I’m not really a Who Moved My Cheese?/7 Habits of Highly Effective People/How to Win Friends and Influence People kind of reader. I’m less Oprah, more this. However, there are a few books that I have found worthwhile, especially when talking about having a calling in life.


The Butterfly Hunter, Chris Ballard

Stories of people who found their callings way, way, way off the beaten path. Learn how glass eyes are made, learn the history of window-washing and meet a dude named Spiderman Mulholland.

Getting Unstuck, Timothy Butler

Feeling stuck in a rut, personally or professionally? Find yourself thinking that there definitely should be more of…whatever? Business psychologist Timothy Butler will help you recognize your rut and unstick yourself from your paralysis.

A Life at Work, Thomas Moore

A little touchy-feely, but if you are like me and define yourself by your job then you’ll enjoy this book.

Do you have a dream job? Or a very, very worst job?



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Embracing A “Poly-Libris” Reading Life

book_stack  I used to be a one-book man, but of late, I have taken to reading multiple books at once.  Here’s a quick peek at what’s checked out on my CLP library card:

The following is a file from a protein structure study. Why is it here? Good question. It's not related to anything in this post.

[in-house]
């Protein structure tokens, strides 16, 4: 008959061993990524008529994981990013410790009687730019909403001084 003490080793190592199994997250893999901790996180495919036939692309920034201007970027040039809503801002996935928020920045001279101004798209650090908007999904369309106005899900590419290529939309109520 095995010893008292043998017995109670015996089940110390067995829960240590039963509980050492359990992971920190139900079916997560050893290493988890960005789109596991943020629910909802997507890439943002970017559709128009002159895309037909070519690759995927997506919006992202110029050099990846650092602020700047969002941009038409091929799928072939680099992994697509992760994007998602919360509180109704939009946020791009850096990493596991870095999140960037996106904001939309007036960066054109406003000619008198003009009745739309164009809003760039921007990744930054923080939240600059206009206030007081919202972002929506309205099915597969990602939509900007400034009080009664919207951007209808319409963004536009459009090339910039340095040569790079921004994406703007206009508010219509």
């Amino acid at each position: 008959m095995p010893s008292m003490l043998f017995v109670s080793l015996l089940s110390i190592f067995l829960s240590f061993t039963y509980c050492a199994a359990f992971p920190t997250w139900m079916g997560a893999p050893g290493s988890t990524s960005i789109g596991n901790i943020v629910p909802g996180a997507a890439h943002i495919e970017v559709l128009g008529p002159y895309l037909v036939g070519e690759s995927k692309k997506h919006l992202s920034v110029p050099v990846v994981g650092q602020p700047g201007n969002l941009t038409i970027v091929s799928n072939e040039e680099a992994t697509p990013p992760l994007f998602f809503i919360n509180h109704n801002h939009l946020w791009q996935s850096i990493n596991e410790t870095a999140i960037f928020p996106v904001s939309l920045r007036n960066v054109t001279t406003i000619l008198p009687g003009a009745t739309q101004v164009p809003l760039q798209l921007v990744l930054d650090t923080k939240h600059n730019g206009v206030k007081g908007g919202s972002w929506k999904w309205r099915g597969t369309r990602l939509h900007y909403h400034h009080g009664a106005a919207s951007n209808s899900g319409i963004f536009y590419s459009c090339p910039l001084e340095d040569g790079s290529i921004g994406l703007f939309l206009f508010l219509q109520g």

Silent Spring by Rachel Carson.  I have never read this book before, and I find its stirring environmental message to have the same deep impact on me as it did on those first readers in 1962.

Collected Poems: 1955 by Robert Graves.  I am still not quite through with this little gem.

Robert Graves: His Life And Work by Martin Seymour-Smith.  My fascination with Graves’ poetry has now bubbled over into a desire to learn more about the man’s life, so this biography fills the need nicely.

Backpacking: Essential Skills To Advanced Techniques by Victoria Steele Logue.  I’ve been doing a lot of walking and hiking in the local area of late.  Once I decide to branch out to a more serious, overnight jaunt, this book will come in very handy.

The Complete Guide To Climbing And Mountaineering by Pete Hill.   I’ve been bouldering too (an essential outdoor survival skill), and I confess to not really knowing what I am doing.  Mr.  Hill’s book provides lots of good advice on bouldering techniques.

Collected Poems by Jack Gilbert.  A friend turned me on to this local poet and I snagged our eBook copy.  His poems are at once rough and erudite, and sometimes difficult to read because of the raw emotions and memories they conjure in the mind’s eye.

So while perhaps a bit unfocused, I’ve found my new, “poly-libris” approach to the books in my life refreshing.